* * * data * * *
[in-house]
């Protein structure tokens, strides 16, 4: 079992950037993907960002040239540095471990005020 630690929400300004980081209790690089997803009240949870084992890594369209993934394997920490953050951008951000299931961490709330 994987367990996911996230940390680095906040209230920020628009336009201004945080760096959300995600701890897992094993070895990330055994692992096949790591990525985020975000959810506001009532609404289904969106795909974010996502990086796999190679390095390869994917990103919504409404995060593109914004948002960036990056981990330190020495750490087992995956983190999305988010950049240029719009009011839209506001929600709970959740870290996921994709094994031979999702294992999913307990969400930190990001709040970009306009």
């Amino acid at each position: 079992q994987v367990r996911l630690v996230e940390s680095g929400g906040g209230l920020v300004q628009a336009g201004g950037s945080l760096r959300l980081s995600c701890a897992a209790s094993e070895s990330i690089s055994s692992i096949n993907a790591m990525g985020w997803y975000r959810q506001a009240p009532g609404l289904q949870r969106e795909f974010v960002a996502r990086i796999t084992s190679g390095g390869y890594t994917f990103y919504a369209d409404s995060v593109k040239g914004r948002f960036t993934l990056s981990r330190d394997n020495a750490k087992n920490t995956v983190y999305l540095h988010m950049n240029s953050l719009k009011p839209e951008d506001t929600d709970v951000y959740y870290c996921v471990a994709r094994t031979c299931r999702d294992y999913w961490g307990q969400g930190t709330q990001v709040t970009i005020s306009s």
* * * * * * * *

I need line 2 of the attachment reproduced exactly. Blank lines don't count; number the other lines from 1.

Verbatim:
């Protein structure tokens, strides 16, 4: 079992950037993907960002040239540095471990005020 630690929400300004980081209790690089997803009240949870084992890594369209993934394997920490953050951008951000299931961490709330 994987367990996911996230940390680095906040209230920020628009336009201004945080760096959300995600701890897992094993070895990330055994692992096949790591990525985020975000959810506001009532609404289904969106795909974010996502990086796999190679390095390869994917990103919504409404995060593109914004948002960036990056981990330190020495750490087992995956983190999305988010950049240029719009009011839209506001929600709970959740870290996921994709094994031979999702294992999913307990969400930190990001709040970009306009």